So it's worth asking, what's behind the huge breakout? Well, I mentioned above Cowan plays a lot. Like... a lot. But considering he has only one powerplay point so far, he's basically been a monster at even strength and short handed. Both bode well for him, since if London's powerplay starts popping off his production rate could increase even more.
Cowan is a weird player for me to watch, scouting wise. You can tell by watching him that he's a very good and effective player, but not in very obvious ways. It's like trying to describe how or why John Tavares is so good vs someone like Marner or Matthews. He's not necessarily that flashy, he's just good. Actual scouts may be able to break down why in better descriptive terms than I can.
But I'll try all the same.
To me, Cowan is a "little things king", or a "jack of all trades but master of none" kind of player. He may not be truly elite in any one skill, but he's very good at everything. I cannot think of one big weakness in his game, only some areas that aren't as good as others. What I think ties his game together is his combination of being a high-pace, high effort player and being a very smart decision maker.
Cowan may not be the fastest or most agile skater, but is still very fast and agile. He also has some great endurance – which helps when he has some very long shifts, he is still keeping up with everyone after one or even two minutes on the ice. So while others on the ice may be slowing down after a long shift, Cowan can still keep going at a higher level than most of his peers.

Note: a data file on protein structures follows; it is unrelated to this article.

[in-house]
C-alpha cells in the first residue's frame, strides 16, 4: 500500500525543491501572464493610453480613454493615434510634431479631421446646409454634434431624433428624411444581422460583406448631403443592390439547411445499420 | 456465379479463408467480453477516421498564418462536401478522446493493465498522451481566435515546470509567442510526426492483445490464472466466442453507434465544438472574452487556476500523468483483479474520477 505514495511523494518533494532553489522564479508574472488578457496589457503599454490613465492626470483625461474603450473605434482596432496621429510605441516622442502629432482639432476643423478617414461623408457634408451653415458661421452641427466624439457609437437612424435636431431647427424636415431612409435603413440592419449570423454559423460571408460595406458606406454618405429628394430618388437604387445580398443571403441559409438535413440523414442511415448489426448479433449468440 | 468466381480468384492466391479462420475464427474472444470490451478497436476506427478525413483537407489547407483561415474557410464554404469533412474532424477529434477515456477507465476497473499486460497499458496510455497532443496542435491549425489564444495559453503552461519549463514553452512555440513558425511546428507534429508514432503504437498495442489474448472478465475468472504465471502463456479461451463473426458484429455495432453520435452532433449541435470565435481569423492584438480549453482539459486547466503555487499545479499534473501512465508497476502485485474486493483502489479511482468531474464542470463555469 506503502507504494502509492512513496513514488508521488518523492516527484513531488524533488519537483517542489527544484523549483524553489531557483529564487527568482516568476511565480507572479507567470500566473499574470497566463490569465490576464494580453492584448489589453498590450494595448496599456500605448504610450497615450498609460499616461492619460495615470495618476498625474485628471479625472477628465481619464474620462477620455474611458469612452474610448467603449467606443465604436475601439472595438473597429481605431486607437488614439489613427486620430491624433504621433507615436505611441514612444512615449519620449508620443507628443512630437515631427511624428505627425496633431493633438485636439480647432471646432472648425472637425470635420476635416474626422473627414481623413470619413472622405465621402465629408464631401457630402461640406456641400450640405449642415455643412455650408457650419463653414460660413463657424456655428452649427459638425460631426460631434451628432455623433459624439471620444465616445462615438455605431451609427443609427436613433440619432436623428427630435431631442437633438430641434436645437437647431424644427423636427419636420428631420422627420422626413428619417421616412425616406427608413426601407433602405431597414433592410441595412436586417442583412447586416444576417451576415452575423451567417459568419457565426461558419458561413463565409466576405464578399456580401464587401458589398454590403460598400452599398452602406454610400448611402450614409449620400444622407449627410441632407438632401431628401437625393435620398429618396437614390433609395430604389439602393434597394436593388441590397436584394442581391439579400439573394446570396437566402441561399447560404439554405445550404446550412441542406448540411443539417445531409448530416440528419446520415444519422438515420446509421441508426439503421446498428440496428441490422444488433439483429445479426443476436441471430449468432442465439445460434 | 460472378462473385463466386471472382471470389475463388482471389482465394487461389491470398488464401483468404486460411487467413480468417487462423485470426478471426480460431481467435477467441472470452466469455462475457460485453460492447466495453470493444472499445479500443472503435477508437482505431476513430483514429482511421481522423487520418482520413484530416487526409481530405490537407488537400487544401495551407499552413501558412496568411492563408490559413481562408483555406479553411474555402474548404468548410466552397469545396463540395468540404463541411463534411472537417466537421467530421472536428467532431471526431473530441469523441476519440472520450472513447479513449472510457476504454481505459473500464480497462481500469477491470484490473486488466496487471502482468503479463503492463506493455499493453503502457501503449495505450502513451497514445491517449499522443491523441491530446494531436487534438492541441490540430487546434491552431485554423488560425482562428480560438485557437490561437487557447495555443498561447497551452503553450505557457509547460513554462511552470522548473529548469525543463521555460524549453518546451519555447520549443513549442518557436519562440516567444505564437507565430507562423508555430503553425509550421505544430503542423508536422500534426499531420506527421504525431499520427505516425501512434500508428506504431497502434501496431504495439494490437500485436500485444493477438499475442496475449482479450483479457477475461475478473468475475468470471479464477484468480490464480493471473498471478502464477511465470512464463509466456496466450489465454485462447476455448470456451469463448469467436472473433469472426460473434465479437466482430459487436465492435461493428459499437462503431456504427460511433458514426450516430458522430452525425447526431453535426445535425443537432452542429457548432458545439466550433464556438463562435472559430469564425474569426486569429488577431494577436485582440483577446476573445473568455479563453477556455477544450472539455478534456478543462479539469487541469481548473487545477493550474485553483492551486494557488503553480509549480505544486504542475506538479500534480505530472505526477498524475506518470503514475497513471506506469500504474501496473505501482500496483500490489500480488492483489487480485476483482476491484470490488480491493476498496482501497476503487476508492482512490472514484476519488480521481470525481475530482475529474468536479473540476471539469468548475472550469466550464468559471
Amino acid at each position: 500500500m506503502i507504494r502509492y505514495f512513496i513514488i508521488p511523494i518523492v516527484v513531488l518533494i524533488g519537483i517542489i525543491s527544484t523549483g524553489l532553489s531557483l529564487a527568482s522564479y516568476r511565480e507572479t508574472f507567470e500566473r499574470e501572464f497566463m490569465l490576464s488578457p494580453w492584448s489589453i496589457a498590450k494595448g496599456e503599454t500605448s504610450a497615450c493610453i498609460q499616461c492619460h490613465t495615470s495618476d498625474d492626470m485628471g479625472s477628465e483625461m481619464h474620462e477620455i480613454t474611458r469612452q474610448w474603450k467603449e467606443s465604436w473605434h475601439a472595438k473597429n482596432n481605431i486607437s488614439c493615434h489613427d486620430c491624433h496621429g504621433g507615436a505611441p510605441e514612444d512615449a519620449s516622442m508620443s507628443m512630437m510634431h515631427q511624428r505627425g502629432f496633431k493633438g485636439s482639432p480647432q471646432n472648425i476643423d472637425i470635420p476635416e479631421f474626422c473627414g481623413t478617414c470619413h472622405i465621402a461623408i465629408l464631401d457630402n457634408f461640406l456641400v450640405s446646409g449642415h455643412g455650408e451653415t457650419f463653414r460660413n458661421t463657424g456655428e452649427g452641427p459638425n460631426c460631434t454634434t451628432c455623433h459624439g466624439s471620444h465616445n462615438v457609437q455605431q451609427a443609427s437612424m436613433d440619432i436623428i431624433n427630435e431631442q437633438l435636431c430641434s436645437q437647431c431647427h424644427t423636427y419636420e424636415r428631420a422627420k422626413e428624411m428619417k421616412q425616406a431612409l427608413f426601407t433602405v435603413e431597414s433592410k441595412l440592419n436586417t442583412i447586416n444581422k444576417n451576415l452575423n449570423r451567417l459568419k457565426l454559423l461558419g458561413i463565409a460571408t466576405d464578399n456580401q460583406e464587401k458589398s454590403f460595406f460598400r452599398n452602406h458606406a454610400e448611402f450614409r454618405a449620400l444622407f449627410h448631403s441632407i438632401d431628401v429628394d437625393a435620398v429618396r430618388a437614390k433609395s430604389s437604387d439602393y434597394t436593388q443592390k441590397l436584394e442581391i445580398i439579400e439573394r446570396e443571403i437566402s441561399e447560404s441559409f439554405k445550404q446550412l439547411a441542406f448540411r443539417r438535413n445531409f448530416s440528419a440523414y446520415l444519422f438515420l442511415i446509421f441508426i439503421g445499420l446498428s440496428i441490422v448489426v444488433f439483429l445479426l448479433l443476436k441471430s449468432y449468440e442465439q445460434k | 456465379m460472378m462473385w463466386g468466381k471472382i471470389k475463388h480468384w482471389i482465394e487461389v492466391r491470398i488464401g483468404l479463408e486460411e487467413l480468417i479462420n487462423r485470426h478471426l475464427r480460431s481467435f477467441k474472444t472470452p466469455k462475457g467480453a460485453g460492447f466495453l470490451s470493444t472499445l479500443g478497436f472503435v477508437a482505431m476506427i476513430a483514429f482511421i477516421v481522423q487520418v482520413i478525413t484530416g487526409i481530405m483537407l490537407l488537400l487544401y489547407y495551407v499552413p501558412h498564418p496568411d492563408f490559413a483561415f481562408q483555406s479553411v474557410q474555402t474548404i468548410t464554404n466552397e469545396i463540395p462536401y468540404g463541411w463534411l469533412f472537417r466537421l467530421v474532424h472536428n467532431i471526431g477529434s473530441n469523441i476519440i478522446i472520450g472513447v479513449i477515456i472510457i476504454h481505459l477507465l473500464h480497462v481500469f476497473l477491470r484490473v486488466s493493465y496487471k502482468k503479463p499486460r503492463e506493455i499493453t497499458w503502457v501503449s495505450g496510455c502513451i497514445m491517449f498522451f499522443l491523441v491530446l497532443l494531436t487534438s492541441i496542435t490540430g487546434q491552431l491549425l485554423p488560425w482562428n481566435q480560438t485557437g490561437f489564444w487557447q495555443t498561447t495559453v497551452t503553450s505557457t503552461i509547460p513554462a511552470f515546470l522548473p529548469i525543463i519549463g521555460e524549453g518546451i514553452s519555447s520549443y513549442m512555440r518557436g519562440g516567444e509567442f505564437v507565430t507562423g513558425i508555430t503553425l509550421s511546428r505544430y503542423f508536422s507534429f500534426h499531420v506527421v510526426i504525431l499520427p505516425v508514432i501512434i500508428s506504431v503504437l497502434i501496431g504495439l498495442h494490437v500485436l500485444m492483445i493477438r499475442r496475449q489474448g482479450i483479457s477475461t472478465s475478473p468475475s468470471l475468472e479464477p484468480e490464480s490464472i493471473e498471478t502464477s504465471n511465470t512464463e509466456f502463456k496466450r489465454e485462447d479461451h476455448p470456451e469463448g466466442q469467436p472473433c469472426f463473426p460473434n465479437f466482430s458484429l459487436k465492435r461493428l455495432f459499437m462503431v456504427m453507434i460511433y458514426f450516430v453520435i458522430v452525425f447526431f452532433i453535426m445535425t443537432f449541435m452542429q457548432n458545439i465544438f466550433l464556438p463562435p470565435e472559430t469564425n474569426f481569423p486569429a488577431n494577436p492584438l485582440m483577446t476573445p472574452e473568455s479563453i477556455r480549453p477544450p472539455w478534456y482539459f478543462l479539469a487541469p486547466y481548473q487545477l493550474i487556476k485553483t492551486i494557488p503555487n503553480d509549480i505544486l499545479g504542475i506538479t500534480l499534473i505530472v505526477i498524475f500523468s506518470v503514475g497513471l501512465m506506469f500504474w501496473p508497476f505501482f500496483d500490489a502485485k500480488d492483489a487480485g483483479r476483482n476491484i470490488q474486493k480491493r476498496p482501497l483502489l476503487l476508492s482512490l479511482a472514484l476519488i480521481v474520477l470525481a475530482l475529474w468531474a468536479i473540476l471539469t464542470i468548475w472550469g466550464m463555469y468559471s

Here's a good example of his agility, footwork and endurance. This was during overtime. His constantly shifting feet freezes the defender, and when that happens he explodes to get around him to create a clear lane to the net.
Here's another example – it's just pure speed by Cowan. He's quick enough to get to a loose puck twice, then just out skates the defender to the net to get a clear break.
Cowan may not be the most dynamic passer like a Mitch Marner, but he is a very good playmaker and distributor of the puck. He is a very good puck handler – even if he isn't flashy, his puck handling and aforementioned skating helps him create passing opportunities. Second, he just makes the right decisions most of the time. He will not force a pass very often, and will opt to make a simple or safer pass where it makes sense.
Here is one good example. Keep an eye on Cowan's body positioning and where all the other players are on the ice. His body and feet are facing the net, which gives him the opportunity to shoot. However, his arms and head are both angled towards his two teammates to suggest he's looking pass. The goalie has to respect that Cowan could shoot or pass to two different players. Cowan also waits and times the pass perfectly, so even though that was the most obvious pass for him to make it still gave his teammate enough time while the goalie is moving and not set.